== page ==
Chromosome studies in 496 infertile males with a sperm count below 10 million/ml.
ABSTRACT Chromosome studies were performed on 106 men with azoospermia and 390 men with oligozoospermia (consistent sperm count below 10 million/ml). Constitutional chromosome abnormalities were found in 14.1% of the azoospermia group and in 5.1% of the oligozoospermia group. An overall incidence of 7.1% constitutional abnormalities indicates that this criterion of selection may be advisable for routine chromosome analysis of infertile men. A reduction of 25% in the workload increases the yield of chromosome abnormalities in the group of infertile men to 10-14 times above that expected in the normal population.
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ABSTRACT: Patients with oligoasthenoteratozoospermia (OAT) and normal karyotypes have an increased sperm aneuploidy rate. This may be due to an altered intratesticular environment that affects the chromosomal segregation mechanism(s). Alternatively, it may be due to a generalized meiotic and mitotic abnormality. In this case, patients with abnormal spermatogenesis should also have an increased somatic cell aneuploidy rate. To test this hypothesis, we evaluated peripheral leukocyte aneuploidy rate in patients with spermatogenic impairment. In all, 38 patients were enrolled, of whom 20 had OAT, 15 non-obstructive azoospermia and three Y chromosome (Yq) microdeletions (AZF). Eight healthy normozoospermic men with proven fertility were recruited as controls. Conventional karyotype analysis, AZF microdeletion evaluation and triple-colour FISH for chromosomes X, Y and 12 were conducted in all patients and controls. A total of 1000 lymphocytes were scored for each patient and control. All patients and controls had a normal karyotype. Sex chromosome aneuploidy rates in peripheral lymphocytes was significantly higher in patients with OAT (0.74+/-0.09%), azoospermia (1.15+/-0.15%) or Yq microdeleted (1.54+/-0.40%), compared with controls (0.15+/-0.03%) (P <0.05). Patients with OAT, azoospermia or Yq microdeletions had a slight, but significant, increase of sex chromosome aneuploidy rate in lymphocytes, suggesting the presence of a generalized defective cell division mechanism. In contrast with recent observations, Yq microdeletions do not seem to predispose to a higher number of malsegregation events in somatic cells compared with patients with azoospermia.Human Reproduction 09/2005; 20(8):2153-6. DOI:10.1093/humrep/dei036 · 4.59 Impact Factor
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ABSTRACT: Published reports show that male carriers of an X-autosome translocation, which is either inherited from their mother or is de novo, are generally sterile, regardless of the position of the breakpoint in the X chromosome. We report a three-generation propagation of such a translocation in a family with a case of male factor infertility. Due to the condition of severe oligozoospermia, the proband and his wife underwent ICSI, which resulted in the birth of a normal healthy female. Cytogenetic (chromosome) analyses and X-chromosome inactivation (XCI) assays were done on the family. The cytogenetic analysis of the proband, a man with severe oligozoospermia, revealed an X-autosomal translocation, 46,Y,t(X;20)(q10;q10), which was inherited from his mother. His brother had the same translocation. Amniocentesis and post-natal umbilical cord analyses revealed that the female infant carried the same translocation as her father. XCI studies showed highly skewed inactivation of the normal X chromosome in the female infant, her paternal grandmother, and her mother who had a normal karyotype. In contrast to the data from the literature, our study suggests that men with a certain type of X-autosomal translocation could conceive children through ICSI in conditions in which a few spermatogonia are able to complete meiosis II. The literature involving X-autosomal translocation in males is also reviewed and the importance of the study of X-chromosomal inactivation in female infants discussed.Human Reproduction 08/2003; 18(7):1377-82. DOI:10.1093/humrep/deg247 · 4.59 Impact Factor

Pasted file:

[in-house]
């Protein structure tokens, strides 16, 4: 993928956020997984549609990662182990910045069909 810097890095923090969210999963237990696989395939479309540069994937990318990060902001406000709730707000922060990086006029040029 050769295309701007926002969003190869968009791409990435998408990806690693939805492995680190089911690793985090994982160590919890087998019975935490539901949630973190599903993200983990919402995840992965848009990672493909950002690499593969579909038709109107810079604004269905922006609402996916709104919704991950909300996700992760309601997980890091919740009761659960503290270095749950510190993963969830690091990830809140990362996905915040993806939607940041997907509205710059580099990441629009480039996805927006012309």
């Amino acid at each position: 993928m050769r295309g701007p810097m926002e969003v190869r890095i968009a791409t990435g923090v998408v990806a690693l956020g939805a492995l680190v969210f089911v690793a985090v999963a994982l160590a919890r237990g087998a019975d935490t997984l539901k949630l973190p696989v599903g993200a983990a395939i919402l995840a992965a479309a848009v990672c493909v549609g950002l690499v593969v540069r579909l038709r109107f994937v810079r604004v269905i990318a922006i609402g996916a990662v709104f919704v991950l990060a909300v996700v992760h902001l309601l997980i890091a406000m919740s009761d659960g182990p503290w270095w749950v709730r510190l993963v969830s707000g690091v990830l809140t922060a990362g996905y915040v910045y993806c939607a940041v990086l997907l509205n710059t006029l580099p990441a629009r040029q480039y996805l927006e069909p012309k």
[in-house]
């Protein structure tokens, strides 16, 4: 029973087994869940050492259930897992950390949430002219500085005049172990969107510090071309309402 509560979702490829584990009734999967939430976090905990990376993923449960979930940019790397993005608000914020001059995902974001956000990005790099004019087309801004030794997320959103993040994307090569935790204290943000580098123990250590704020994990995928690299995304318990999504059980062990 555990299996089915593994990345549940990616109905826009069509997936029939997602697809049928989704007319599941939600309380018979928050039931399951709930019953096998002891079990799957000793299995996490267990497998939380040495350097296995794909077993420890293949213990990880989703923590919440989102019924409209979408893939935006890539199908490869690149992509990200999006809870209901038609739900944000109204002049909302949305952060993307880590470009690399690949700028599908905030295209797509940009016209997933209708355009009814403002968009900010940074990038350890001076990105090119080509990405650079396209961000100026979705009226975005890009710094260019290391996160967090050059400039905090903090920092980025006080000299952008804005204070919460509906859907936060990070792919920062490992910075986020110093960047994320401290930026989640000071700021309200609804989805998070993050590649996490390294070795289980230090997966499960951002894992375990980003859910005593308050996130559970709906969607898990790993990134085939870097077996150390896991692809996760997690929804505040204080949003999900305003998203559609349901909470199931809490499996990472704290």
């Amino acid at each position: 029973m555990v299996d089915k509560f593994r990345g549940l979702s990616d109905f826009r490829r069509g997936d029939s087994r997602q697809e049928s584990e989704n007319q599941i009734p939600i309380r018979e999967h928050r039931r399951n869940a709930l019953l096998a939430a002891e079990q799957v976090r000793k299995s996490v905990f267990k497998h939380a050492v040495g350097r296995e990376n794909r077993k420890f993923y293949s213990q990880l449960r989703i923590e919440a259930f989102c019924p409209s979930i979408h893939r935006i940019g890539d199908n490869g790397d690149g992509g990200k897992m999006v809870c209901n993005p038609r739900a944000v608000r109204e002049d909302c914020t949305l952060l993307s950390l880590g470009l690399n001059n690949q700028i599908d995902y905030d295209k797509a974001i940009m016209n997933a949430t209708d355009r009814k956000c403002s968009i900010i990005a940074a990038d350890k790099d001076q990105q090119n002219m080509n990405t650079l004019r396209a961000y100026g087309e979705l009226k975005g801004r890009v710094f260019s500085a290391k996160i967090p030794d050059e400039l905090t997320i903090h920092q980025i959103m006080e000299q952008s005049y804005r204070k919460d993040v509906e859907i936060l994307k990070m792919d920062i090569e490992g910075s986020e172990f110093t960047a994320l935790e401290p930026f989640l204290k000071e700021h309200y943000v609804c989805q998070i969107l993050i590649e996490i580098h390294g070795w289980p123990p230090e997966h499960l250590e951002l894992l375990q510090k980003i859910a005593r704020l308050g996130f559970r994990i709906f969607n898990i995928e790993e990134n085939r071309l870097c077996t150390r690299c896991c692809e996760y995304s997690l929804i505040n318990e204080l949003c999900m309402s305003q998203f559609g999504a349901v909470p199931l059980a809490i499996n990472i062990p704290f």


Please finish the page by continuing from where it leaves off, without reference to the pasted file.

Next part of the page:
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ABSTRACT: Cytogenetic investigations were performed in 781 couples prior to intracytoplasmic sperm injection (ICSI) because of severe male infertility or fertilization failures in previous in-vitro fertilization attempts. Out of these 1562 patients, 1012 had a normal karyotype without any aberrations (64.8%), 204 patients had an abnormal karyotypes (13.1%). These chromosome aberrations included constitutional aberrations (4.4%), fragile sites of autosomes (3.0%), low level mosaicism of sex chromosomes (4.0%) and secondary structural chromosome aberrations (4.2%). Combinations of different types of abnormalities were stated. Another 346 patients (22.1%) showed single cell aberrations; the significance of these is unclear at the moment. Constitutional chromosome aberrations were detected in 69 patients. The following chromosome aberrations were observed: 35 sex chromosomal aberrations (comprising hyperploidies of X or Y chromosomes, mosaicisms and derivative X and Y chromosomes), 34 autosomal aberrations including 14 reciprocal translocations, five Robertsonian translocations, six inversions, one marker chromosome, one trisomy 18 mosaicism and seven other structural aberrations. Three autosomal regions showed fragile sites: 6q13 in 2.9% of the patients, 17p12 and 10q24 in 0.05% each. In conclusion, our data show that a high number of infertile couples in an ICSI programme are affected by chromosome aberrations which occur in both sexes. It is suggested that a chromosomal analysis should be performed on both partners before ICSI treatment is initiated.Human Reproduction 10/1999; 14(9):2257-63. DOI:10.1093/humrep/14.9.2257 · 4.59 Impact Factor